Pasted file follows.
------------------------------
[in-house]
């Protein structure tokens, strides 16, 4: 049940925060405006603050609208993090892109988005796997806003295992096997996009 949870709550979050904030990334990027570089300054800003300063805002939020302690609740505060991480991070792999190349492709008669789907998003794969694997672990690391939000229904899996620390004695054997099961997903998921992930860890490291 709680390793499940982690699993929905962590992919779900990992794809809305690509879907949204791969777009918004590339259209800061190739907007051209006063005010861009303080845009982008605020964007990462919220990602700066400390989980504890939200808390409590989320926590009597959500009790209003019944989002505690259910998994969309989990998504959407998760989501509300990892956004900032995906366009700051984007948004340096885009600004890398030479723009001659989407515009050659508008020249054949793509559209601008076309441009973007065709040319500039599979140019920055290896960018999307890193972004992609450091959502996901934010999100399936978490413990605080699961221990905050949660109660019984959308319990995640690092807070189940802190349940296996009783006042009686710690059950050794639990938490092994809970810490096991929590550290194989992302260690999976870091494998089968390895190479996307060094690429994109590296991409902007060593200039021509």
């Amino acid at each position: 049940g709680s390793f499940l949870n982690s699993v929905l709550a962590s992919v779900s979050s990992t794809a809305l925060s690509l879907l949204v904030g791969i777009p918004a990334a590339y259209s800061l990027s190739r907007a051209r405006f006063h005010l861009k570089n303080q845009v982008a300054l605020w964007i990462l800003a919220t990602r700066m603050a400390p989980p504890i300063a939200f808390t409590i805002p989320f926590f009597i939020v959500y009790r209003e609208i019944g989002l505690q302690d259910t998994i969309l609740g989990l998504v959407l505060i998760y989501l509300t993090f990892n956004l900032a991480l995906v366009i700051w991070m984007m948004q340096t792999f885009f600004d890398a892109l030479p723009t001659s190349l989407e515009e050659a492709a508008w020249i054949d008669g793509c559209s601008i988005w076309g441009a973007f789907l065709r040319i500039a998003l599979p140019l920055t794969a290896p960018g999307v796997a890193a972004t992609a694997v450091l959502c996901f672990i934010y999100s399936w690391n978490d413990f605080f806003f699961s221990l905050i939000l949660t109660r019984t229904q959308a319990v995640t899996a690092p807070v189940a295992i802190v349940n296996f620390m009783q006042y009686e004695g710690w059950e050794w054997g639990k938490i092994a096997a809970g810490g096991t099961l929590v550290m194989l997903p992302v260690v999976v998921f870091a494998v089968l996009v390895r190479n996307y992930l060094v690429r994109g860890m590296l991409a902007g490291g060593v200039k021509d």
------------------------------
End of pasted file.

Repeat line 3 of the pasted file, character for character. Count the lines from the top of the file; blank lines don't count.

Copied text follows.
């Amino acid at each position: 049940g709680s390793f499940l949870n982690s699993v929905l709550a962590s992919v779900s979050s990992t794809a809305l925060s690509l879907l949204v904030g791969i777009p918004a990334a590339y259209s800061l990027s190739r907007a051209r405006f006063h005010l861009k570089n303080q845009v982008a300054l605020w964007i990462l800003a919220t990602r700066m603050a400390p989980p504890i300063a939200f808390t409590i805002p989320f926590f009597i939020v959500y009790r209003e609208i019944g989002l505690q302690d259910t998994i969309l609740g989990l998504v959407l505060i998760y989501l509300t993090f990892n956004l900032a991480l995906v366009i700051w991070m984007m948004q340096t792999f885009f600004d890398a892109l030479p723009t001659s190349l989407e515009e050659a492709a508008w020249i054949d008669g793509c559209s601008i988005w076309g441009a973007f789907l065709r040319i500039a998003l599979p140019l920055t794969a290896p960018g999307v796997a890193a972004t992609a694997v450091l959502c996901f672990i934010y999100s399936w690391n978490d413990f605080f806003f699961s221990l905050i939000l949660t109660r019984t229904q959308a319990v995640t899996a690092p807070v189940a295992i802190v349940n296996f620390m009783q006042y009686e004695g710690w059950e050794w054997g639990k938490i092994a096997a809970g810490g096991t099961l929590v550290m194989l997903p992302v260690v999976v998921f870091a494998v089968l996009v390895r190479n996307y992930l060094v690429r994109g860890m590296l991409a902007g490291g060593v200039k021509d």